joined:Apr 6, 2013
Rather than hijacking some other thread, I thought it'd be a good idea to start a new discussion about this.
On these forums, some have frequently conveyed a "rule" that every redirect should include the canonical hostname in the target. But I think this is a gray area with trade-offs.
The downside of not including the canonical in all redirects is that, in some circumstances, the user would go through an extra hop.
The downside if we do
include the canonical in all redirects is that we have to repeat it throughout our htaccess, and ideally we want our code to be DRY
I actually don't think either of these downsides is too terribly significant. Yes, there might be some repetition, but htaccess files are typically small, and search-and-replace should be able to deal with this easily. Or yes, there might be an extra hop, but these occurrences should be rare. All your internal links should already be canonical; people's bookmarks are highly likely to be canonical; etc. And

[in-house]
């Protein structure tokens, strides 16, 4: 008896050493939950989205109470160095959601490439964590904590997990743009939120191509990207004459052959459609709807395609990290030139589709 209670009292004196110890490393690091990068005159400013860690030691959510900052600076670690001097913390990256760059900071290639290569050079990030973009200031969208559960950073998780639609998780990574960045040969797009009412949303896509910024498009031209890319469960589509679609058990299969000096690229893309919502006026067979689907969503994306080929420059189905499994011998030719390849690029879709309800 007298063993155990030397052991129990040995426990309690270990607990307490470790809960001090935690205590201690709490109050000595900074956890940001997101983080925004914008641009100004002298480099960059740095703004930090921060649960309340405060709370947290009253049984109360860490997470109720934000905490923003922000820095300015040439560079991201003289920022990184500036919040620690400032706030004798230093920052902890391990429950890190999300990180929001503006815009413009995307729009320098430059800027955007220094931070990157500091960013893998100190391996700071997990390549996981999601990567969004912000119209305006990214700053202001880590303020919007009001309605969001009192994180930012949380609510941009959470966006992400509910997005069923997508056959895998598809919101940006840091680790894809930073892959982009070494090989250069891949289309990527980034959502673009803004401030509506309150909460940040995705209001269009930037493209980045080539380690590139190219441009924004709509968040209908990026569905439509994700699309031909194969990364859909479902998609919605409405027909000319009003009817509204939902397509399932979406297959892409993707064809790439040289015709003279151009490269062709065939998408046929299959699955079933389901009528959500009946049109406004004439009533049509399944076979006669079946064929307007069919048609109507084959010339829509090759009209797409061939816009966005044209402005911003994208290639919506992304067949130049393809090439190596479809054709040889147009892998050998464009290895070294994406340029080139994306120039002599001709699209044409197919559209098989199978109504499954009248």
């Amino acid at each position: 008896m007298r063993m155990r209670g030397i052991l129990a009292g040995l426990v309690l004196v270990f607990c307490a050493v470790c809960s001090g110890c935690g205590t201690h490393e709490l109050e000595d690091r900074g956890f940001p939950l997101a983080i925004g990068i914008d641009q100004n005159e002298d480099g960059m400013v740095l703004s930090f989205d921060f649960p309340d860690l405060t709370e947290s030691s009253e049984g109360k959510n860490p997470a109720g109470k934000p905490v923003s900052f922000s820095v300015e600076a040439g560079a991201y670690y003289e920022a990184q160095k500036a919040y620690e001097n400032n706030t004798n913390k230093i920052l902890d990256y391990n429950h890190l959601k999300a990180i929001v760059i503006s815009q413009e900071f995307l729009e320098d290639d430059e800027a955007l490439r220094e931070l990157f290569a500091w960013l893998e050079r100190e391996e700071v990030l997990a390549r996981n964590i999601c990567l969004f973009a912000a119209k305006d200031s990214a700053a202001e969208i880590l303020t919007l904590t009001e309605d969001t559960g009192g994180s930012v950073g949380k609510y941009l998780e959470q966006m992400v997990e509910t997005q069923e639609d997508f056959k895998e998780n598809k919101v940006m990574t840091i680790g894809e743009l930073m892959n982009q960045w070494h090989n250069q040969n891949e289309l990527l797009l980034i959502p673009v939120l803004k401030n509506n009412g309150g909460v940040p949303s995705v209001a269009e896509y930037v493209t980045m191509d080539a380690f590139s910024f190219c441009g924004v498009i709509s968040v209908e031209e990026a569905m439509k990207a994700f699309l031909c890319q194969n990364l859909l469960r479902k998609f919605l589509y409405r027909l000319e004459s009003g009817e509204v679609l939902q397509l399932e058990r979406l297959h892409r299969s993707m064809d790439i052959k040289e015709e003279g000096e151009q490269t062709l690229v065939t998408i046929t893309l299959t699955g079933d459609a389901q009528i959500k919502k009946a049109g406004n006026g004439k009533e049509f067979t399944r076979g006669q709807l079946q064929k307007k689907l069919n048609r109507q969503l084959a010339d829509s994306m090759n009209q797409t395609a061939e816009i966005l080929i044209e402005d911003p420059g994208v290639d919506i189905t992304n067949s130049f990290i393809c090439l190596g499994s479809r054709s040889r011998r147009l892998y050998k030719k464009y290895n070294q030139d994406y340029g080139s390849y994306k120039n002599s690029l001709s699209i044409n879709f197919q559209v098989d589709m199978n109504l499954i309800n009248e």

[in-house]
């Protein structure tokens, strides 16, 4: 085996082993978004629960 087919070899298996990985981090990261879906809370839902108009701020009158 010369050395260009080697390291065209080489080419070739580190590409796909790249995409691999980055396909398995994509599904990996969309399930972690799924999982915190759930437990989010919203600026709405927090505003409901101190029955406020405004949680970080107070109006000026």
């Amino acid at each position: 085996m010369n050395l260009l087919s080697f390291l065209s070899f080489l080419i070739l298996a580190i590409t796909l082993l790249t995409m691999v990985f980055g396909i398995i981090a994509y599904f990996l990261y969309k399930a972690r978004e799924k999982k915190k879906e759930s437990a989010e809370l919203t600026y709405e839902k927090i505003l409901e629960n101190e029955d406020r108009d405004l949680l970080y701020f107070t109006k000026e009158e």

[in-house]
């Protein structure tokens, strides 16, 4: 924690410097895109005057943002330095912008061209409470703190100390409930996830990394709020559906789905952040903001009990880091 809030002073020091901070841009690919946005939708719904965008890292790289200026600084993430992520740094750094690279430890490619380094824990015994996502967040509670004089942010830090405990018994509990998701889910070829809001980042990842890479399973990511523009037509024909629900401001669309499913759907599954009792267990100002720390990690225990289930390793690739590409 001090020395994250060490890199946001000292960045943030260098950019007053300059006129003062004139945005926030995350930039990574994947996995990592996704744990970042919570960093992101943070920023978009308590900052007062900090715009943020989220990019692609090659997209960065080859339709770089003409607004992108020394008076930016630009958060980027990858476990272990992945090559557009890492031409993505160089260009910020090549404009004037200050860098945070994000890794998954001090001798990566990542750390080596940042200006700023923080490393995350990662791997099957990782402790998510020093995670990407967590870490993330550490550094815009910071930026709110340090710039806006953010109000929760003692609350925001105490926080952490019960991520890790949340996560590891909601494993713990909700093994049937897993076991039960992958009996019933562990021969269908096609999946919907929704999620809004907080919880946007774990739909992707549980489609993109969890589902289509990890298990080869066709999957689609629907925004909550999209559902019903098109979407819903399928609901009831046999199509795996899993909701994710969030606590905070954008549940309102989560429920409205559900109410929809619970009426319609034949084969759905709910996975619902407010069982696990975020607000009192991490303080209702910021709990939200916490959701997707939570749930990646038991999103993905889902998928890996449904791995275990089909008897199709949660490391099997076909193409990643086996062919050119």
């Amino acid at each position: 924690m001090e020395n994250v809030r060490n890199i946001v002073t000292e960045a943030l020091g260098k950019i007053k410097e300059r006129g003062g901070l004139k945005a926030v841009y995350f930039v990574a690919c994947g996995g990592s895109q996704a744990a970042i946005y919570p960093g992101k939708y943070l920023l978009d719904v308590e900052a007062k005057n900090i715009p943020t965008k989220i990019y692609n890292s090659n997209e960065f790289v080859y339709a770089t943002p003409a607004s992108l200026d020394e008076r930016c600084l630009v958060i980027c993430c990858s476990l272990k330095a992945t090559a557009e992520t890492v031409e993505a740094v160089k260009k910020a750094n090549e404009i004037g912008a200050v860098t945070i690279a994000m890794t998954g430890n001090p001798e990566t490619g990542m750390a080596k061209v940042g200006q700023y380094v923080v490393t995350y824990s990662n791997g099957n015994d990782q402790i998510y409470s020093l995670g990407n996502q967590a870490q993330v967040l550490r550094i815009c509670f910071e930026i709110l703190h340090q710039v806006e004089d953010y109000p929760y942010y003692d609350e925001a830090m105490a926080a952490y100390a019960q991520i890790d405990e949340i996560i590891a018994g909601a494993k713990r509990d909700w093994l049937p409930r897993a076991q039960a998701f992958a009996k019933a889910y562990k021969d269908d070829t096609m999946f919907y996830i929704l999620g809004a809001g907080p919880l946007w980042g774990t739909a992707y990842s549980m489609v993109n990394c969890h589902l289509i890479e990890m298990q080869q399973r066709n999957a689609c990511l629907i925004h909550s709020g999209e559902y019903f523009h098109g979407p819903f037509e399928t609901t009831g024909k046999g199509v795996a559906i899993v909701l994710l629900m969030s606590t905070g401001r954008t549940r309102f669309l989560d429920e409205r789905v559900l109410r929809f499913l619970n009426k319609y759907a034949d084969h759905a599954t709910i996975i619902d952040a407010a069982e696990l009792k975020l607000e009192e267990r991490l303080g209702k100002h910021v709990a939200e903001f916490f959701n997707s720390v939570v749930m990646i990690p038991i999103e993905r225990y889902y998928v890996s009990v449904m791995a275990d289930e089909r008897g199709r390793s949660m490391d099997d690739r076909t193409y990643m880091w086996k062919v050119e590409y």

not only would the user have to visit through a non-canonical, but the URL they access would have to have other redirects associated with it as well.
I see validity in both options, and I don't think either is necessarily the "right" way.
Personally, I opt to not include the canonical in all redirects. My philosophy that led to this preference is this:
Write your code first and foremost for humans. Focus on readability and maintainability. Then profile your application to find the bottlenecks. Use that information to optimize smartly. Ideally, your code will be optimized for speed where it matters, and optimized for human maintainability everywhere else.
But I want to emphasize again that I see validity in both options. The point I want to make is that I think we do a disservice to other users here when we talk about this subject as if there's only one right way. I think we could better educate them if we were to tell them about the options and trade-offs.